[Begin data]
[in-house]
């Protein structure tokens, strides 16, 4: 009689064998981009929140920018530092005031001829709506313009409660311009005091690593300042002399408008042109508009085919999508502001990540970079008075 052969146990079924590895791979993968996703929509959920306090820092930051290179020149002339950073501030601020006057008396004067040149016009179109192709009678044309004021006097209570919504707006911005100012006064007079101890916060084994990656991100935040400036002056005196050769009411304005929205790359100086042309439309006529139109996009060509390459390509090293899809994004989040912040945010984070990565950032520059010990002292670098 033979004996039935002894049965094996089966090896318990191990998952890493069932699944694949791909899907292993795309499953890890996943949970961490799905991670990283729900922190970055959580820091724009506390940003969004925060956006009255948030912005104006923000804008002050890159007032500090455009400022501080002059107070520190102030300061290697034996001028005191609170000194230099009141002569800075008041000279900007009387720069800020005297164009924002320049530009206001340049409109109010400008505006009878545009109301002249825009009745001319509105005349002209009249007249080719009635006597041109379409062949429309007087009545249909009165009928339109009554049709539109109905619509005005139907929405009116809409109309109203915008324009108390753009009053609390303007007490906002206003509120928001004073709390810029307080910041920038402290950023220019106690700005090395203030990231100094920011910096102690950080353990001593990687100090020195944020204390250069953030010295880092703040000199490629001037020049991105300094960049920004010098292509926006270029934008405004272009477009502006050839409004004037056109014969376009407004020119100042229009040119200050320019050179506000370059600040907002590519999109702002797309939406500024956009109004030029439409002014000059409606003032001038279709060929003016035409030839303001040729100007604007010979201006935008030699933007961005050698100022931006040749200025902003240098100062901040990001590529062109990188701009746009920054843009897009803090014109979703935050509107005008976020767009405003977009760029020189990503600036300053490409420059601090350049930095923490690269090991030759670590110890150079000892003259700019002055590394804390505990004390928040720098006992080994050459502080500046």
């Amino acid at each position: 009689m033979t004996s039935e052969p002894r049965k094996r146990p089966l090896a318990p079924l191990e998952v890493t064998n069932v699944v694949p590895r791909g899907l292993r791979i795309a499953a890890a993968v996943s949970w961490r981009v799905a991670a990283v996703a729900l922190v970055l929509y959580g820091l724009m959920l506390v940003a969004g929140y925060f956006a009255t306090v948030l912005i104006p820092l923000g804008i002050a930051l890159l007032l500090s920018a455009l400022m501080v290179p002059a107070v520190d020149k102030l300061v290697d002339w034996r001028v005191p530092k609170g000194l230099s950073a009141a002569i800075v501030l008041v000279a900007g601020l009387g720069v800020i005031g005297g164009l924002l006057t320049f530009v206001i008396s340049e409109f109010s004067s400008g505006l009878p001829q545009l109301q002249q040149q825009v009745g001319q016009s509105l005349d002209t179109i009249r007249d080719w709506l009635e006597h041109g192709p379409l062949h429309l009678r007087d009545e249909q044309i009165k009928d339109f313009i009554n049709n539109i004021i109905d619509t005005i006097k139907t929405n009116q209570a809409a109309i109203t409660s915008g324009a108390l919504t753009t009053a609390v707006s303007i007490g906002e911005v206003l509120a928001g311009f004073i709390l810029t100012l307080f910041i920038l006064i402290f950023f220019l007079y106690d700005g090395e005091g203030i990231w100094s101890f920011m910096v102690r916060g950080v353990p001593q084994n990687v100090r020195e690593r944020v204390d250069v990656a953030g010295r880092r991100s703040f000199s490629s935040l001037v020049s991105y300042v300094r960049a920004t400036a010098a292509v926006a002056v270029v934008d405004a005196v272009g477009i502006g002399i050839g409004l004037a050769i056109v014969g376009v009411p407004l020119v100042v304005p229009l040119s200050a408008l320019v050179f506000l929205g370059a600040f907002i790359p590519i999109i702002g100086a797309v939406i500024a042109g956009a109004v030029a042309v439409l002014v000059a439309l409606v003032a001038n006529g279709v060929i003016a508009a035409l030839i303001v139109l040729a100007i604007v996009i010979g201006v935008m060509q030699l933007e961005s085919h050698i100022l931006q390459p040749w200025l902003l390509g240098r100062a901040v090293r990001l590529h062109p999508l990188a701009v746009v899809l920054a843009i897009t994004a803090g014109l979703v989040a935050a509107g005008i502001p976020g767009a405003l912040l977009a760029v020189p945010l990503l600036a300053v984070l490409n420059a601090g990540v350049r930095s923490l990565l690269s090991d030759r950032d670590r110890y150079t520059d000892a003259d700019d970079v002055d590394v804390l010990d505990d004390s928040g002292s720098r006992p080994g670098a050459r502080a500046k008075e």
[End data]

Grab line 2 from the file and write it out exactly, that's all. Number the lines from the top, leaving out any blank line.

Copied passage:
């Protein structure tokens, strides 16, 4: 009689064998981009929140920018530092005031001829709506313009409660311009005091690593300042002399408008042109508009085919999508502001990540970079008075 052969146990079924590895791979993968996703929509959920306090820092930051290179020149002339950073501030601020006057008396004067040149016009179109192709009678044309004021006097209570919504707006911005100012006064007079101890916060084994990656991100935040400036002056005196050769009411304005929205790359100086042309439309006529139109996009060509390459390509090293899809994004989040912040945010984070990565950032520059010990002292670098 033979004996039935002894049965094996089966090896318990191990998952890493069932699944694949791909899907292993795309499953890890996943949970961490799905991670990283729900922190970055959580820091724009506390940003969004925060956006009255948030912005104006923000804008002050890159007032500090455009400022501080002059107070520190102030300061290697034996001028005191609170000194230099009141002569800075008041000279900007009387720069800020005297164009924002320049530009206001340049409109109010400008505006009878545009109301002249825009009745001319509105005349002209009249007249080719009635006597041109379409062949429309007087009545249909009165009928339109009554049709539109109905619509005005139907929405009116809409109309109203915008324009108390753009009053609390303007007490906002206003509120928001004073709390810029307080910041920038402290950023220019106690700005090395203030990231100094920011910096102690950080353990001593990687100090020195944020204390250069953030010295880092703040000199490629001037020049991105300094960049920004010098292509926006270029934008405004272009477009502006050839409004004037056109014969376009407004020119100042229009040119200050320019050179506000370059600040907002590519999109702002797309939406500024956009109004030029439409002014000059409606003032001038279709060929003016035409030839303001040729100007604007010979201006935008030699933007961005050698100022931006040749200025902003240098100062901040990001590529062109990188701009746009920054843009897009803090014109979703935050509107005008976020767009405003977009760029020189990503600036300053490409420059601090350049930095923490690269090991030759670590110890150079000892003259700019002055590394804390505990004390928040720098006992080994050459502080500046």